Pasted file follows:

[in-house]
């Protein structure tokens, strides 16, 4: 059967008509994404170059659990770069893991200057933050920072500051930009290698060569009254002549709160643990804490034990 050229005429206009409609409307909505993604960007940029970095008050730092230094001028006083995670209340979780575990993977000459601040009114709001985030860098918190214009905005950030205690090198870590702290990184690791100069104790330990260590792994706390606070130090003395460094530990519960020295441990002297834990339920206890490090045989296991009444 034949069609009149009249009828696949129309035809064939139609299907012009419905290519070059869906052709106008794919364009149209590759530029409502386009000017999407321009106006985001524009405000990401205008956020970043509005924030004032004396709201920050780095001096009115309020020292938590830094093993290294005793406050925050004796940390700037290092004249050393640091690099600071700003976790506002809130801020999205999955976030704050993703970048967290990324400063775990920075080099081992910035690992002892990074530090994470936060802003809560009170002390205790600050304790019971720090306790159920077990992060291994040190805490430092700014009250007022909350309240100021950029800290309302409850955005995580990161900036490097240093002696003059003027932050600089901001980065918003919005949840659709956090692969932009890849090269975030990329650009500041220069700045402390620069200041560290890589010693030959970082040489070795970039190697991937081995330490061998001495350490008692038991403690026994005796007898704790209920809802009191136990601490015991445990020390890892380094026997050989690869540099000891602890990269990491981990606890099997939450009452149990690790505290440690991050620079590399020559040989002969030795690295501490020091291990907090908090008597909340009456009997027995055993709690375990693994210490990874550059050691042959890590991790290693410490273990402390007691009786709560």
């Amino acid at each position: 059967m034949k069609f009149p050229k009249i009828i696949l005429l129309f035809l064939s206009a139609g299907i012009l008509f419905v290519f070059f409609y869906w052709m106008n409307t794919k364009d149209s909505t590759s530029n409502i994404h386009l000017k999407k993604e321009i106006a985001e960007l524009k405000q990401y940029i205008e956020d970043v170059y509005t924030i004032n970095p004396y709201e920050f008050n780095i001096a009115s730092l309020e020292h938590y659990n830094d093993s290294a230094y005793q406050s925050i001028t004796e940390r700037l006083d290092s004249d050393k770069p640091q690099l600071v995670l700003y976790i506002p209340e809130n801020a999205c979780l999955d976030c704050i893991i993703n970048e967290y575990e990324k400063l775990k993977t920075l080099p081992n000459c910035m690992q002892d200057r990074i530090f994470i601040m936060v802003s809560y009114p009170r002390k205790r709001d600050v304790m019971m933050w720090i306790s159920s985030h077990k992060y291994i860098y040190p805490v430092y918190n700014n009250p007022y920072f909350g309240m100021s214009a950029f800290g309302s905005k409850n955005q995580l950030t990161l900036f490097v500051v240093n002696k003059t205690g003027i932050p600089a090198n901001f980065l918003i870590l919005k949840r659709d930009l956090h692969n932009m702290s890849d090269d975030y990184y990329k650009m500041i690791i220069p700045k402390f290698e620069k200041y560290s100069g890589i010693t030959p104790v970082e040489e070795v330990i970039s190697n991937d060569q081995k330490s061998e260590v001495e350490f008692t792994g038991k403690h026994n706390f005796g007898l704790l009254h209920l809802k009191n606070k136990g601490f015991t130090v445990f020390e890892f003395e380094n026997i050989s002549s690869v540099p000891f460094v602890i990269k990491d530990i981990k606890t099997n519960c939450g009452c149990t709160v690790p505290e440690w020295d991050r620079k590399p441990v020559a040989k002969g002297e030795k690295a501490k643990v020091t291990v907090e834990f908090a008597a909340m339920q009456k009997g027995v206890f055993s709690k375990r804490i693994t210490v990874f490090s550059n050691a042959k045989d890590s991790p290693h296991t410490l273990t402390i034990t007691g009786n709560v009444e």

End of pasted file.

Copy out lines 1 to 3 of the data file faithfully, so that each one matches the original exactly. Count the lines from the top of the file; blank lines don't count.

[in-house]
């Protein structure tokens, strides 16, 4: 059967008509994404170059659990770069893991200057933050920072500051930009290698060569009254002549709160643990804490034990 050229005429206009409609409307909505993604960007940029970095008050730092230094001028006083995670209340979780575990993977000459601040009114709001985030860098918190214009905005950030205690090198870590702290990184690791100069104790330990260590792994706390606070130090003395460094530990519960020295441990002297834990339920206890490090045989296991009444 034949069609009149009249009828696949129309035809064939139609299907012009419905290519070059869906052709106008794919364009149209590759530029409502386009000017999407321009106006985001524009405000990401205008956020970043509005924030004032004396709201920050780095001096009115309020020292938590830094093993290294005793406050925050004796940390700037290092004249050393640091690099600071700003976790506002809130801020999205999955976030704050993703970048967290990324400063775990920075080099081992910035690992002892990074530090994470936060802003809560009170002390205790600050304790019971720090306790159920077990992060291994040190805490430092700014009250007022909350309240100021950029800290309302409850955005995580990161900036490097240093002696003059003027932050600089901001980065918003919005949840659709956090692969932009890849090269975030990329650009500041220069700045402390620069200041560290890589010693030959970082040489070795970039190697991937081995330490061998001495350490008692038991403690026994005796007898704790209920809802009191136990601490015991445990020390890892380094026997050989690869540099000891602890990269990491981990606890099997939450009452149990690790505290440690991050620079590399020559040989002969030795690295501490020091291990907090908090008597909340009456009997027995055993709690375990693994210490990874550059050691042959890590991790290693410490273990402390007691009786709560």
């Amino acid at each position: 059967m034949k069609f009149p050229k009249i009828i696949l005429l129309f035809l064939s206009a139609g299907i012009l008509f419905v290519f070059f409609y869906w052709m106008n409307t794919k364009d149209s909505t590759s530029n409502i994404h386009l000017k999407k993604e321009i106006a985001e960007l524009k405000q990401y940029i205008e956020d970043v170059y509005t924030i004032n970095p004396y709201e920050f008050n780095i001096a009115s730092l309020e020292h938590y659990n830094d093993s290294a230094y005793q406050s925050i001028t004796e940390r700037l006083d290092s004249d050393k770069p640091q690099l600071v995670l700003y976790i506002p209340e809130n801020a999205c979780l999955d976030c704050i893991i993703n970048e967290y575990e990324k400063l775990k993977t920075l080099p081992n000459c910035m690992q002892d200057r990074i530090f994470i601040m936060v802003s809560y009114p009170r002390k205790r709001d600050v304790m019971m933050w720090i306790s159920s985030h077990k992060y291994i860098y040190p805490v430092y918190n700014n009250p007022y920072f909350g309240m100021s214009a950029f800290g309302s905005k409850n955005q995580l950030t990161l900036f490097v500051v240093n002696k003059t205690g003027i932050p600089a090198n901001f980065l918003i870590l919005k949840r659709d930009l956090h692969n932009m702290s890849d090269d975030y990184y990329k650009m500041i690791i220069p700045k402390f290698e620069k200041y560290s100069g890589i010693t030959p104790v970082e040489e070795v330990i970039s190697n991937d060569q081995k330490s061998e260590v001495e350490f008692t792994g038991k403690h026994n706390f005796g007898l704790l009254h209920l809802k009191n606070k136990g601490f015991t130090v445990f020390e890892f003395e380094n026997i050989s002549s690869v540099p000891f460094v602890i990269k990491d530990i981990k606890t099997n519960c939450g009452c149990t709160v690790p505290e440690w020295d991050r620079k590399p441990v020559a040989k002969g002297e030795k690295a501490k643990v020091t291990v907090e834990f908090a008597a909340m339920q009456k009997g027995v206890f055993s709690k375990r804490i693994t210490v990874f490090s550059n050691a042959k045989d890590s991790p290693h296991t410490l273990t402390i034990t007691g009786n709560v009444e």